"Nicolas Anelka hares into the penalty area, and the Everton goalkeeper Tim Howard comes out to close him down. They have a momentary standoff, when only a few yards apart, before Anelka pushes the ball to one side of the American. And then – absurdly – he doesn't run in that direction, towards the ball, at all. Instead he charges straight at Howard, who is nowhere near the ball and never has been, clatters into him, and wins a penalty.
Clearly if Anelka had run towards the ball and Howard had blocked his path, it would have been a clear foul. But that was not what happened. Indeed, the only way that Howard could have avoided making contact with Anelka when the fleet-footed Frenchman sprinted right into him would have been by spontaneously ceasing to exist, or potentially by transforming into a mole and digging quickly. Clearly this is what the referee, Lee Probert, was looking for in this instance.
It is a frequent annoyance that a player running with the ball need only knock it past his opponent and then run into him to win a free-kick. Players shouldn't deliberately obstruct an opponent, but nor can they be expected to evaporate at their rival's convenience. It is what could be called football's Platform Nine and Three-Quarters Law. For anyone mercifully unfamiliar with the Harry Potter novels, our wizardly hero discovers there is a wall in London's Kings Cross station which, if you run at it fast and with absolute conviction, turns out not to exist and you speed straight through it with a pleasant whooshing sound. Footballers, however, continue to exist no matter what speed you're going when you run into them, and shouldn't necessarily be punished for it.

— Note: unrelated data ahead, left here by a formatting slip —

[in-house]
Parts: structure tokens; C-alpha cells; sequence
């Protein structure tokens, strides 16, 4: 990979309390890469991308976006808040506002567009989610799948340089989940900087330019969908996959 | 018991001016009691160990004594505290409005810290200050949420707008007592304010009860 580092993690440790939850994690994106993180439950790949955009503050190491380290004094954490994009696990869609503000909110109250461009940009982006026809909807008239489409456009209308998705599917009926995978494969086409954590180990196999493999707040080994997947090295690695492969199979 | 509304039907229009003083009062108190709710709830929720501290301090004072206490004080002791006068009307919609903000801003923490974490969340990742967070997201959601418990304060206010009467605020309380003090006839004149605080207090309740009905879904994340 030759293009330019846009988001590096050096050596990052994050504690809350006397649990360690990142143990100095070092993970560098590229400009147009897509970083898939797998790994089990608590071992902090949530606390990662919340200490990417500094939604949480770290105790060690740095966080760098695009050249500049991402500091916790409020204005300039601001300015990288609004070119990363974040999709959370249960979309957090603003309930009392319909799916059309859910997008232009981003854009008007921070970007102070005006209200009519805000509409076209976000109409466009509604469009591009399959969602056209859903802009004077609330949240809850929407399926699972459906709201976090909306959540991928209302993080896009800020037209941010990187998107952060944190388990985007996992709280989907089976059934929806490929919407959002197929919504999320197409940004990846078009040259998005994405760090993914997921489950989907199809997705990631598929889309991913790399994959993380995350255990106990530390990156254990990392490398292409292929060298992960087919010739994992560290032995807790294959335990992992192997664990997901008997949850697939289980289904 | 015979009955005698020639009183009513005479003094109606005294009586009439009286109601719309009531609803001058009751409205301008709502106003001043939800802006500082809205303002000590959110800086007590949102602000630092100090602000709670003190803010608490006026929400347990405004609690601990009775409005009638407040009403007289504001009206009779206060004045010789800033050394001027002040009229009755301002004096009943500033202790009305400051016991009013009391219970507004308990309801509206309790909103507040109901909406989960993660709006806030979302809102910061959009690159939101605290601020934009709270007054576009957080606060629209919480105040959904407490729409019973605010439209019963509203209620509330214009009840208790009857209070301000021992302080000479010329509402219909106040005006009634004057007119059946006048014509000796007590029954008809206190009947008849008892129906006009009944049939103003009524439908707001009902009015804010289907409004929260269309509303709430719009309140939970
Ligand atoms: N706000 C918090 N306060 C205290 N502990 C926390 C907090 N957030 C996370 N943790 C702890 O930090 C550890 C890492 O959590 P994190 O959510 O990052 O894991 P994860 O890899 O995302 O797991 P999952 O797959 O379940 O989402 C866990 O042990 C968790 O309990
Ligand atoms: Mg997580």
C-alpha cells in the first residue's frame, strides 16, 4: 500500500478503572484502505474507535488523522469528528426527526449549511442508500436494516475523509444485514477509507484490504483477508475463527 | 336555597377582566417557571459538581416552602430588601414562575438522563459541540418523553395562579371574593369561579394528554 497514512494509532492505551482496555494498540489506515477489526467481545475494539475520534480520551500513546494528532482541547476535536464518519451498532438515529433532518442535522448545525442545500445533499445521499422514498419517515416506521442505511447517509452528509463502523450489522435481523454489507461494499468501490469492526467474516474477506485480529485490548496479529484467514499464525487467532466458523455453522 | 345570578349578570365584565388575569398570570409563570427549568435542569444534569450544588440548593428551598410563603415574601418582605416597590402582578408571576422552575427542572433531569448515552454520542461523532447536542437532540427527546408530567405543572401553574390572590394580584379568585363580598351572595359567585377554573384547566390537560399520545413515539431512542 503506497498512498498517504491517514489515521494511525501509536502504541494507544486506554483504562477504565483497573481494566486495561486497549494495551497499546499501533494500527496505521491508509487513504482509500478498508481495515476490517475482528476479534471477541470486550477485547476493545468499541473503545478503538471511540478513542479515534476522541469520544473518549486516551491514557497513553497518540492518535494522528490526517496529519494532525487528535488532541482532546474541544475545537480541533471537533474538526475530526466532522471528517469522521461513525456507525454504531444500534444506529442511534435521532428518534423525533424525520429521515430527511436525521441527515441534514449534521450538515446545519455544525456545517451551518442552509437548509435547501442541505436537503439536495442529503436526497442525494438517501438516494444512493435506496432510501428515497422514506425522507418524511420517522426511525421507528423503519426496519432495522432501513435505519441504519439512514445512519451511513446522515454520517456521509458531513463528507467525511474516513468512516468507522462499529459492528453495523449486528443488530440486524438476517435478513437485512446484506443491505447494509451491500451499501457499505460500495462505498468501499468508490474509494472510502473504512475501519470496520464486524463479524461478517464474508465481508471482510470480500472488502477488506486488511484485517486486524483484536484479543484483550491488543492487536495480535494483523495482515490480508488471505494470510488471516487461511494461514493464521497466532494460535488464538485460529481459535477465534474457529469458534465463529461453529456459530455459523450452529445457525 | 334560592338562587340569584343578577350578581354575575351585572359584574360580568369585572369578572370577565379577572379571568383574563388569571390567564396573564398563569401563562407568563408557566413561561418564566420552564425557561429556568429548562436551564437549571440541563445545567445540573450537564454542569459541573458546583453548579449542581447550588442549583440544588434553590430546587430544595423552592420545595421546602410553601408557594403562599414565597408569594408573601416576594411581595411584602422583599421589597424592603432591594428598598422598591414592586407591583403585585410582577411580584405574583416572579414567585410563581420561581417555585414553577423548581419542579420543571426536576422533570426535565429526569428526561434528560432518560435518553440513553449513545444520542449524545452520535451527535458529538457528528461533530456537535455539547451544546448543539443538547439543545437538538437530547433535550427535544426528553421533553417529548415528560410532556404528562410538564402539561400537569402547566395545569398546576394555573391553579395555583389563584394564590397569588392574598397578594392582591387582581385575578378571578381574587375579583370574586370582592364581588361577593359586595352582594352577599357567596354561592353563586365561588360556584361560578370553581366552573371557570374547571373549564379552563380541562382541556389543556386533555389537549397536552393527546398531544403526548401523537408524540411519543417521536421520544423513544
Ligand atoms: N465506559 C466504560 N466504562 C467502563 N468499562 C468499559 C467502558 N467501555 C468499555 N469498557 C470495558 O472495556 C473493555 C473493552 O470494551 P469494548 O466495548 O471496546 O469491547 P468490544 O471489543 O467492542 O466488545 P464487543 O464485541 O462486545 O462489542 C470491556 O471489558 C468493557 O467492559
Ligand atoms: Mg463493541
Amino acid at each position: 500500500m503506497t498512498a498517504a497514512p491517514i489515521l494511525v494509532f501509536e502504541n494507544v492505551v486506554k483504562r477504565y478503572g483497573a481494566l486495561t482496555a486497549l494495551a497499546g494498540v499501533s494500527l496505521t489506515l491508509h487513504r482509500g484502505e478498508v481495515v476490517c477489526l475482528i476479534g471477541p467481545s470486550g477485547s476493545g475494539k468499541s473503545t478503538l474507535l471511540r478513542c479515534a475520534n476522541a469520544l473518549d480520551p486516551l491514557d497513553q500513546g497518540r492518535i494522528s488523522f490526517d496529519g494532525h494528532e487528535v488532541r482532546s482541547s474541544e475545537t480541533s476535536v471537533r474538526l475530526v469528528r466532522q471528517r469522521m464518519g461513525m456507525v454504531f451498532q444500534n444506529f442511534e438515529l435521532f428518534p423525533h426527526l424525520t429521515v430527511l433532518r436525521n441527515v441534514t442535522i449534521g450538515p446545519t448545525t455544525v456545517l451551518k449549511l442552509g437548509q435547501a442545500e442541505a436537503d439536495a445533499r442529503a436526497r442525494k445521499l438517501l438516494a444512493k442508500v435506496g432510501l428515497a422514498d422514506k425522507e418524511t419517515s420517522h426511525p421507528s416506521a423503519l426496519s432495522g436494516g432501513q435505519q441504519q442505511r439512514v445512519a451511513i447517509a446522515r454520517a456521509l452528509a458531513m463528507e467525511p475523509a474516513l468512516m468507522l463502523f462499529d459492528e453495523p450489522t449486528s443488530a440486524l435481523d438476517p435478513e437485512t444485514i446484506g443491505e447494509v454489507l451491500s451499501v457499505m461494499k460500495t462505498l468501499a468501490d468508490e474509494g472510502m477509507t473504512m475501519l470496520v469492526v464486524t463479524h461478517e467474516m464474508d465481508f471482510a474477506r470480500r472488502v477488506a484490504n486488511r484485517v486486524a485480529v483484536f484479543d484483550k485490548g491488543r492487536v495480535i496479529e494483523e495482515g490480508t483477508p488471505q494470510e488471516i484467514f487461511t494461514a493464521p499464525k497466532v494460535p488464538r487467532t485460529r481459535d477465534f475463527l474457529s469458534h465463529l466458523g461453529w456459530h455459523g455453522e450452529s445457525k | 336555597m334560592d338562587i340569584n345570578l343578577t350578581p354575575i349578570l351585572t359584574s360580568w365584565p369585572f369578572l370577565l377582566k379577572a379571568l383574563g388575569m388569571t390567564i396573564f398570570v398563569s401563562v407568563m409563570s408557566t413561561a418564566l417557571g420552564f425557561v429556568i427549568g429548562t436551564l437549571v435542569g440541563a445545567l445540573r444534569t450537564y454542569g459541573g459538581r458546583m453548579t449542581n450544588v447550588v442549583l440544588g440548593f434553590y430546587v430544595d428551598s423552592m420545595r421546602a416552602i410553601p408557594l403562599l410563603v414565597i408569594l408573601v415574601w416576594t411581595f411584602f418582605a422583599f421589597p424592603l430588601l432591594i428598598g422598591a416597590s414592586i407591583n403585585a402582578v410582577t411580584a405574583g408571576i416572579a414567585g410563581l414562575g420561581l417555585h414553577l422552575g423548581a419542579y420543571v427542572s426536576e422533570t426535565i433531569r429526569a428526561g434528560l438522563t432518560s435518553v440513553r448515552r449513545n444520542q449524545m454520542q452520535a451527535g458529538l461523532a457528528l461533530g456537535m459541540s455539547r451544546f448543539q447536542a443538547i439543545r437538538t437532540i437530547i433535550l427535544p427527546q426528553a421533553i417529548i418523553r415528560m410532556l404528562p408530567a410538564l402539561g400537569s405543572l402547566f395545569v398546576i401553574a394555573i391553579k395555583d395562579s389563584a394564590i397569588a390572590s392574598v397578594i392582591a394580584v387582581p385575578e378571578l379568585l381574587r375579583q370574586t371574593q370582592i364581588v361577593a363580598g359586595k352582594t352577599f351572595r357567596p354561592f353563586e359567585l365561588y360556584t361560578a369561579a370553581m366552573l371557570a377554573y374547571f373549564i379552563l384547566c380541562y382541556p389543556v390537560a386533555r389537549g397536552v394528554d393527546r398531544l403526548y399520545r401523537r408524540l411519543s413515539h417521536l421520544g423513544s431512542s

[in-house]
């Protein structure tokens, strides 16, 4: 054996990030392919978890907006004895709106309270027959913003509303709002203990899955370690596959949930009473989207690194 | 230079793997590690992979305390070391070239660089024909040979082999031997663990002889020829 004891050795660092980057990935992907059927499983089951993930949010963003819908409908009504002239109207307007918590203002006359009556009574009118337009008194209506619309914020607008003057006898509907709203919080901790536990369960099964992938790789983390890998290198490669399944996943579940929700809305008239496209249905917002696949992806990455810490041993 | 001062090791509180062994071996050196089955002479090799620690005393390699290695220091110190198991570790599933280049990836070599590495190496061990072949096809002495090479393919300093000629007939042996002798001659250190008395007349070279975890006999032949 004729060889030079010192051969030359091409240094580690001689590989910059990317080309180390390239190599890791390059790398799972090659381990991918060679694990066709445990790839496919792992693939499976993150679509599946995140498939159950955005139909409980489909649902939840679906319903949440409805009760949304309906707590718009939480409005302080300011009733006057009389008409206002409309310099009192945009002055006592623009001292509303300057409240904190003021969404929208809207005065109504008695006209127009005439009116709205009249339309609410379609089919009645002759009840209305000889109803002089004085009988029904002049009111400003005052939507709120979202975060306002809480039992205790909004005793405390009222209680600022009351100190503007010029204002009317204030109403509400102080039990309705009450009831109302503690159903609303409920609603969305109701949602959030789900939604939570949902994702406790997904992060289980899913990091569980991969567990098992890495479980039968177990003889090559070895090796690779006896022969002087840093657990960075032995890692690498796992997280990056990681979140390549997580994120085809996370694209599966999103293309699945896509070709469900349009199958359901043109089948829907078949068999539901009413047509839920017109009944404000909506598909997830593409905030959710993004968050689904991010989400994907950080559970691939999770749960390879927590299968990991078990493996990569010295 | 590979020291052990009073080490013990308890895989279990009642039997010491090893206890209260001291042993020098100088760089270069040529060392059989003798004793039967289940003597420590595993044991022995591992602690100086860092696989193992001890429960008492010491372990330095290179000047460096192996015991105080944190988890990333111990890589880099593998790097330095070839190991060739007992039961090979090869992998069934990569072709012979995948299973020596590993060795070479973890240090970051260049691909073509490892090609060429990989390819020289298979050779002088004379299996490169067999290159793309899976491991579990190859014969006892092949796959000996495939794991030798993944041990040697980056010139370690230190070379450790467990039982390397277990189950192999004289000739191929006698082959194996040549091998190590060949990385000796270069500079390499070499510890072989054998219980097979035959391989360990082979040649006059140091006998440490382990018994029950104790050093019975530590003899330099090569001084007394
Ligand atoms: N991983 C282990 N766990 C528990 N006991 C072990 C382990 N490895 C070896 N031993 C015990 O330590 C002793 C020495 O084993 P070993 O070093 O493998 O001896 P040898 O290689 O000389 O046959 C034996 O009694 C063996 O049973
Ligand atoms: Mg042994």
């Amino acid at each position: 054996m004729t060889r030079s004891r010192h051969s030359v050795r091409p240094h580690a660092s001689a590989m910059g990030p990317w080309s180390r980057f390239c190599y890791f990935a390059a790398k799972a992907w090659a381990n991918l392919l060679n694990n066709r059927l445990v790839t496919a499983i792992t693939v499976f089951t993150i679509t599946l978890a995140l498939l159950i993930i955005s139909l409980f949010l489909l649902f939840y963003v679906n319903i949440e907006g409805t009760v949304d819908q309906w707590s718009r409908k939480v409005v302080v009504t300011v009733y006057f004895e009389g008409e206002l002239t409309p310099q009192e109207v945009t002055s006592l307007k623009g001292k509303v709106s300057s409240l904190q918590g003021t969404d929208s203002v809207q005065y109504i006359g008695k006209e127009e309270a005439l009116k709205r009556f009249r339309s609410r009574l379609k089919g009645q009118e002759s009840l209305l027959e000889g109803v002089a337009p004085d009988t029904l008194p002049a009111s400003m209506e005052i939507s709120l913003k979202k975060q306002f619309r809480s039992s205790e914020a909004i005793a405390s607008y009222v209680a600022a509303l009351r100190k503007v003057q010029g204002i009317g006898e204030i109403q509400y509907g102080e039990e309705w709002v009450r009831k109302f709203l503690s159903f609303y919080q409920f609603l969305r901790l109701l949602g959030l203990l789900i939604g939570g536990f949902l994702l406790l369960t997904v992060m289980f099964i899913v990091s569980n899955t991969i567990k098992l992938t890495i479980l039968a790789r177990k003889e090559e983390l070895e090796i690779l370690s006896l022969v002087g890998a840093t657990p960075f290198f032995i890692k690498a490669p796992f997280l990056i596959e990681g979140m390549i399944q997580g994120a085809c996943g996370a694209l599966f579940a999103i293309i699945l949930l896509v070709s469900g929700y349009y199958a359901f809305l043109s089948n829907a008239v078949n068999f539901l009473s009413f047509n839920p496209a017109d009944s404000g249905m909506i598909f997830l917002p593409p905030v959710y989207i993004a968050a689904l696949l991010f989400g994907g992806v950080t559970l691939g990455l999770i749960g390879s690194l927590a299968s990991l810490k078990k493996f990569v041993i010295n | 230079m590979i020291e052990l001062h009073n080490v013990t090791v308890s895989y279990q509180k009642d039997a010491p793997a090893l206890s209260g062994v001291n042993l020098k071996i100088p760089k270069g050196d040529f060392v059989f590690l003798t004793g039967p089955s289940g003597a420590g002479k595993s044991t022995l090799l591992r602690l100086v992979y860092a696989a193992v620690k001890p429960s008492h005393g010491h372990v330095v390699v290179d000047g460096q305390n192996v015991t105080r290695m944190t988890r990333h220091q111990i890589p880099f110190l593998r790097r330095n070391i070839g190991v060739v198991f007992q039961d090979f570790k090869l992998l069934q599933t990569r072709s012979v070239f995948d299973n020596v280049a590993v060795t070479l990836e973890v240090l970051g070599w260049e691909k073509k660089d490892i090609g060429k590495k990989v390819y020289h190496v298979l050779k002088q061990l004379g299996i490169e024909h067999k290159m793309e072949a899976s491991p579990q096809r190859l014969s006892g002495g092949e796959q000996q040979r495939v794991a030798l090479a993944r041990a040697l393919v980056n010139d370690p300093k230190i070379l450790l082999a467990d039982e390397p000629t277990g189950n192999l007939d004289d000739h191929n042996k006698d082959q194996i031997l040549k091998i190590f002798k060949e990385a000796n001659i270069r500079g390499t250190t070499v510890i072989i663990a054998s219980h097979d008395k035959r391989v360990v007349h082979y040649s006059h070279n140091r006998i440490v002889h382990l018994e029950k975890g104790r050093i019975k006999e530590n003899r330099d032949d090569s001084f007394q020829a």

Another thing that infuriates me, now I'm on a roll, is the law that states any offence committed on a player who has just missed a goalscoring opportunity is not actually a foul. So if a keeper rushes out of his goal to put a striker off and, before the ball arrives, clatters right into him, it's a penalty. If the clattering occurs just after the ball has flown over the striker's head, perhaps while a full-back is clearing it merrily upfield, it is ignored. The Chelsea match provided a perfect example of this when a second-half low cross skidded across the six-yard box and just out of Ashley Cole's reach at the far post. A fraction of a second later, with the ball still in play, Seamus Coleman arrived from behind and totally took Cole out. Absolute, cast-iron, nailed-on penalty any day of the week.
And thus, with two penalty decisions in the space of a single game, was the swings-and-roundabouts argument of football fortunes proven once again "